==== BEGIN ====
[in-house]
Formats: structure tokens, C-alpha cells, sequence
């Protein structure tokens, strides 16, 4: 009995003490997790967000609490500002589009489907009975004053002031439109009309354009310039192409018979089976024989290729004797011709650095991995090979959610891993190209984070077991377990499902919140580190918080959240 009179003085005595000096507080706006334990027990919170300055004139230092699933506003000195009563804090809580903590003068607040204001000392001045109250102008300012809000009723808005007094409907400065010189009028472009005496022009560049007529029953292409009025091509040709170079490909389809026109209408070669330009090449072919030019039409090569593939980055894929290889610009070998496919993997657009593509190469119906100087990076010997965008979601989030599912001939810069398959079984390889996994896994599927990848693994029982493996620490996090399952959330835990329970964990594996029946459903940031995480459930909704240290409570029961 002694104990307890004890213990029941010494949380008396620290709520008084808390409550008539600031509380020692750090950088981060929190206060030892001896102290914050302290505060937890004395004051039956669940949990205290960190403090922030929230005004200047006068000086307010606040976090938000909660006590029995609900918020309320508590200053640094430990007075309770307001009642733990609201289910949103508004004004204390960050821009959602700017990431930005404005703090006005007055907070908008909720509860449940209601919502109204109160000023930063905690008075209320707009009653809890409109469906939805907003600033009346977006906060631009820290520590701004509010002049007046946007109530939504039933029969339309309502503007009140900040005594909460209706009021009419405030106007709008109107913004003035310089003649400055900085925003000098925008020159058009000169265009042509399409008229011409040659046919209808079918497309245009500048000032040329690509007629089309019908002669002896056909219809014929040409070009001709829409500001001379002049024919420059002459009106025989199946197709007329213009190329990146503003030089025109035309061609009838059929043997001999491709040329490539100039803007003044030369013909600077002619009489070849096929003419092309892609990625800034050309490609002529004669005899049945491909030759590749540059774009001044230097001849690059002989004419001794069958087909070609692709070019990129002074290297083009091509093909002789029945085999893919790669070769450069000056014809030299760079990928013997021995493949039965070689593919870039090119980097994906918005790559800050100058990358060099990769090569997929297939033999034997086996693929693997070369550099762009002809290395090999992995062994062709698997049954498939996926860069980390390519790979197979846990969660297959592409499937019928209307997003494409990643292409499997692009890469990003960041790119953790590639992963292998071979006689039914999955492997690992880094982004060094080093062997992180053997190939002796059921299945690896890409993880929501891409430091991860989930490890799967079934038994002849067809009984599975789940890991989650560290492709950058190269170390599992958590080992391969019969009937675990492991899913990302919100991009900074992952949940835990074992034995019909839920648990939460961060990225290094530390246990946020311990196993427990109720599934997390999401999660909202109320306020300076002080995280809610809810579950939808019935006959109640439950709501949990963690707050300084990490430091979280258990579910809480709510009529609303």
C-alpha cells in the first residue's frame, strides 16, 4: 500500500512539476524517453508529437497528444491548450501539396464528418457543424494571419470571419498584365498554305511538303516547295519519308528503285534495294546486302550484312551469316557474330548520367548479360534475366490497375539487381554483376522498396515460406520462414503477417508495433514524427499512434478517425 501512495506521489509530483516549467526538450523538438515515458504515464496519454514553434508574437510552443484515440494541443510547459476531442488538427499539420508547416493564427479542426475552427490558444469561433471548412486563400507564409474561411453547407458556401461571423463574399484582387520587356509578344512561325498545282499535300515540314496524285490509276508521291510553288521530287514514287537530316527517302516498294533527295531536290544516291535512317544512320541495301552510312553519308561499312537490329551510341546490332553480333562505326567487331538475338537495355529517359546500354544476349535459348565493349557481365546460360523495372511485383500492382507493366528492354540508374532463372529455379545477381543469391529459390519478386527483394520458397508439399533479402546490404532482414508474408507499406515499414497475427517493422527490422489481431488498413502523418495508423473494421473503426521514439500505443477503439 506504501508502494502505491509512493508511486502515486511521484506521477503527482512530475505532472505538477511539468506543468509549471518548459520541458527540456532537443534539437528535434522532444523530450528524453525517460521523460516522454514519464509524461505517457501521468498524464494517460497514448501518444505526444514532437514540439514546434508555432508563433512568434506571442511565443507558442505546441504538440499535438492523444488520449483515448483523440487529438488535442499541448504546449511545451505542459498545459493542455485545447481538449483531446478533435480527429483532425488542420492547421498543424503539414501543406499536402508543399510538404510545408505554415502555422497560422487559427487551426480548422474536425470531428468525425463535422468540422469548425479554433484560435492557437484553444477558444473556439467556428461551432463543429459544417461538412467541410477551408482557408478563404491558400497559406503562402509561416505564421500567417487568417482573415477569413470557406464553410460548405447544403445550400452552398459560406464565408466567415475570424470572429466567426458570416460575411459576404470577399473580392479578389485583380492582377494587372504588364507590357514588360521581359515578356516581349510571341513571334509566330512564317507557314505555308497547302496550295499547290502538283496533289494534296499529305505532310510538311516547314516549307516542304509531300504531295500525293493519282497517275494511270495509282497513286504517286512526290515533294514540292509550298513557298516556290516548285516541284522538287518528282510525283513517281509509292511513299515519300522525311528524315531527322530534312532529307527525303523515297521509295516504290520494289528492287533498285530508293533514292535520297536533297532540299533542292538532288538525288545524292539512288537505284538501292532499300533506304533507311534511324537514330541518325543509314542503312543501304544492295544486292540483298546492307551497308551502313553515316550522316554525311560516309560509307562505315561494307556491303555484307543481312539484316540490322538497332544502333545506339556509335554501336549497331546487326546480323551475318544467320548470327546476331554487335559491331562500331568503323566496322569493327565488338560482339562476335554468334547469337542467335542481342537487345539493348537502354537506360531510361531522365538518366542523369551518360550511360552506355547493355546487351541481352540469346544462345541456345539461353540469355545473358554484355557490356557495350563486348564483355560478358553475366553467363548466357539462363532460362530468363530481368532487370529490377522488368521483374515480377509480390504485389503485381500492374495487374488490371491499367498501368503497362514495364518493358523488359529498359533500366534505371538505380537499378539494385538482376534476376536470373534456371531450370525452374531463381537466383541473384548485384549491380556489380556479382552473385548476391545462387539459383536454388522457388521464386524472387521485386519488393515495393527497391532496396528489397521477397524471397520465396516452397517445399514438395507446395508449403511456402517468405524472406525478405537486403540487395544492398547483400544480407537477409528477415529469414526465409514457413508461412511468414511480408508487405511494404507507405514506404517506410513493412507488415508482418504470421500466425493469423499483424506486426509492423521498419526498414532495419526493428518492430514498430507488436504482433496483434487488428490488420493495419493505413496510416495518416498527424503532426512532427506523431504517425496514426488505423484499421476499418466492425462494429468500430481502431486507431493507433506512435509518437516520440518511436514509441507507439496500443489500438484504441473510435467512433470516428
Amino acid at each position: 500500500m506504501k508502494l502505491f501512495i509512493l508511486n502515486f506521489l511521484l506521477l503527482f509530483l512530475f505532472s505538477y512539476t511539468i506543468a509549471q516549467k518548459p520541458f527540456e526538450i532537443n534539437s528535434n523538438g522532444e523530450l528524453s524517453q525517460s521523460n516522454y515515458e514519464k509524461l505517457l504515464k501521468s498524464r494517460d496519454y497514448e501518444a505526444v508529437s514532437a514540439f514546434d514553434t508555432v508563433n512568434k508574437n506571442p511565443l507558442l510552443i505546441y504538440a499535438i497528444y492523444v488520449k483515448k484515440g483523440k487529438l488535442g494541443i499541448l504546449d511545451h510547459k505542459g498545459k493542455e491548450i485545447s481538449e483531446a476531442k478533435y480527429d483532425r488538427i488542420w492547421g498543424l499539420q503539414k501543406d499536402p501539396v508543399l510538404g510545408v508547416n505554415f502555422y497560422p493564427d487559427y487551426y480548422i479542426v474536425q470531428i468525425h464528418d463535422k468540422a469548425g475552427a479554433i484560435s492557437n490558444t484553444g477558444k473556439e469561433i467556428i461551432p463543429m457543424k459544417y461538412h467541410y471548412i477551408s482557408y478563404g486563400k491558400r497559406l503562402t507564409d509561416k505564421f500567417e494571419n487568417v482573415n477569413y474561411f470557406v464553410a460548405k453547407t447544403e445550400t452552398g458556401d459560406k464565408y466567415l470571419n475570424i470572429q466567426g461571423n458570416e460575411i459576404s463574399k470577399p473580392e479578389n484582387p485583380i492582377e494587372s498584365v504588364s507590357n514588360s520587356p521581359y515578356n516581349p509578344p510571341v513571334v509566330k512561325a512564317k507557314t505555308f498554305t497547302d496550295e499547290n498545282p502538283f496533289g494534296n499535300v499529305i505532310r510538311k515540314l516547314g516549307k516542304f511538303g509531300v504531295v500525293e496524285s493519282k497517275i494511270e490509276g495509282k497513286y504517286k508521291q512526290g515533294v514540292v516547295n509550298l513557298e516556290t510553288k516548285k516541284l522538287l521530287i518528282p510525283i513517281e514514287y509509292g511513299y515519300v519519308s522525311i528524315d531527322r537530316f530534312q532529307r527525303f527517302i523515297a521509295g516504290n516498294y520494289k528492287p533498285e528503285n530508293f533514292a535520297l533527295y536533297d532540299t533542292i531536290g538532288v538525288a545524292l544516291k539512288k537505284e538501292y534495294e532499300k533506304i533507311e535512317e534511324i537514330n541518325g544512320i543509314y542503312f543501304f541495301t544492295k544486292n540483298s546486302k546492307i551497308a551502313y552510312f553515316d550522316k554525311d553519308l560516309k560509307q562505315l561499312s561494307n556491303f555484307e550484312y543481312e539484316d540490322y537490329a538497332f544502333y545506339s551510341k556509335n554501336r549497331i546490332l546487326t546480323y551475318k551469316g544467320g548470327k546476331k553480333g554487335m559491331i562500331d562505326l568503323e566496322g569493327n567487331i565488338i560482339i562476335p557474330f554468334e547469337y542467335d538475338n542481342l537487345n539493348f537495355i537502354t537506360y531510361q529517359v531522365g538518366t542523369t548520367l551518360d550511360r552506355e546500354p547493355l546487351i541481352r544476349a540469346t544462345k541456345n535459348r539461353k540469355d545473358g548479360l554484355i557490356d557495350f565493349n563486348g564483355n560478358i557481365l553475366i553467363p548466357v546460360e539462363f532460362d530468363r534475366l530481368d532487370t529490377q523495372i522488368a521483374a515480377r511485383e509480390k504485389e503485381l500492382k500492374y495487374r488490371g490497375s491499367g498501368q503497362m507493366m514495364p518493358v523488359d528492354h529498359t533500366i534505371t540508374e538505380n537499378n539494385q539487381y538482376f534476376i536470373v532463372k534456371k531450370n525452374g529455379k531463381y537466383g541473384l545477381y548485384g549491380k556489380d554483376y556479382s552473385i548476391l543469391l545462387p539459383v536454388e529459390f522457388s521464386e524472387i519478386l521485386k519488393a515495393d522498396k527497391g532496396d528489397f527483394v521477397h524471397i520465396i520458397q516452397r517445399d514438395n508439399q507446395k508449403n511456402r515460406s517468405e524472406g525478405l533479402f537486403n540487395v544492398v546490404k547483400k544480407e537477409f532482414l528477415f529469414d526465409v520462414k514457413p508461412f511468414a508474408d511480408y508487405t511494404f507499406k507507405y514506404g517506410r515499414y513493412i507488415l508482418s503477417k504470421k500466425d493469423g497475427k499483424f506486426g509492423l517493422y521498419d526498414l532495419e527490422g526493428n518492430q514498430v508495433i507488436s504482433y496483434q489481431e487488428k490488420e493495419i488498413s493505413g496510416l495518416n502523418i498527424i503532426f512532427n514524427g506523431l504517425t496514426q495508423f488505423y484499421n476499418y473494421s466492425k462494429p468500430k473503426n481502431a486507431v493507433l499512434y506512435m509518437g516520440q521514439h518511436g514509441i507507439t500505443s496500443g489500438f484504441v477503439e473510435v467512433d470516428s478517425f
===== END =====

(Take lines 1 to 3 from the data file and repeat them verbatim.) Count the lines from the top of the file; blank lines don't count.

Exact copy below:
[in-house]
Formats: structure tokens, C-alpha cells, sequence
């Protein structure tokens, strides 16, 4: 009995003490997790967000609490500002589009489907009975004053002031439109009309354009310039192409018979089976024989290729004797011709650095991995090979959610891993190209984070077991377990499902919140580190918080959240 009179003085005595000096507080706006334990027990919170300055004139230092699933506003000195009563804090809580903590003068607040204001000392001045109250102008300012809000009723808005007094409907400065010189009028472009005496022009560049007529029953292409009025091509040709170079490909389809026109209408070669330009090449072919030019039409090569593939980055894929290889610009070998496919993997657009593509190469119906100087990076010997965008979601989030599912001939810069398959079984390889996994896994599927990848693994029982493996620490996090399952959330835990329970964990594996029946459903940031995480459930909704240290409570029961 002694104990307890004890213990029941010494949380008396620290709520008084808390409550008539600031509380020692750090950088981060929190206060030892001896102290914050302290505060937890004395004051039956669940949990205290960190403090922030929230005004200047006068000086307010606040976090938000909660006590029995609900918020309320508590200053640094430990007075309770307001009642733990609201289910949103508004004004204390960050821009959602700017990431930005404005703090006005007055907070908008909720509860449940209601919502109204109160000023930063905690008075209320707009009653809890409109469906939805907003600033009346977006906060631009820290520590701004509010002049007046946007109530939504039933029969339309309502503007009140900040005594909460209706009021009419405030106007709008109107913004003035310089003649400055900085925003000098925008020159058009000169265009042509399409008229011409040659046919209808079918497309245009500048000032040329690509007629089309019908002669002896056909219809014929040409070009001709829409500001001379002049024919420059002459009106025989199946197709007329213009190329990146503003030089025109035309061609009838059929043997001999491709040329490539100039803007003044030369013909600077002619009489070849096929003419092309892609990625800034050309490609002529004669005899049945491909030759590749540059774009001044230097001849690059002989004419001794069958087909070609692709070019990129002074290297083009091509093909002789029945085999893919790669070769450069000056014809030299760079990928013997021995493949039965070689593919870039090119980097994906918005790559800050100058990358060099990769090569997929297939033999034997086996693929693997070369550099762009002809290395090999992995062994062709698997049954498939996926860069980390390519790979197979846990969660297959592409499937019928209307997003494409990643292409499997692009890469990003960041790119953790590639992963292998071979006689039914999955492997690992880094982004060094080093062997992180053997190939002796059921299945690896890409993880929501891409430091991860989930490890799967079934038994002849067809009984599975789940890991989650560290492709950058190269170390599992958590080992391969019969009937675990492991899913990302919100991009900074992952949940835990074992034995019909839920648990939460961060990225290094530390246990946020311990196993427990109720599934997390999401999660909202109320306020300076002080995280809610809810579950939808019935006959109640439950709501949990963690707050300084990490430091979280258990579910809480709510009529609303």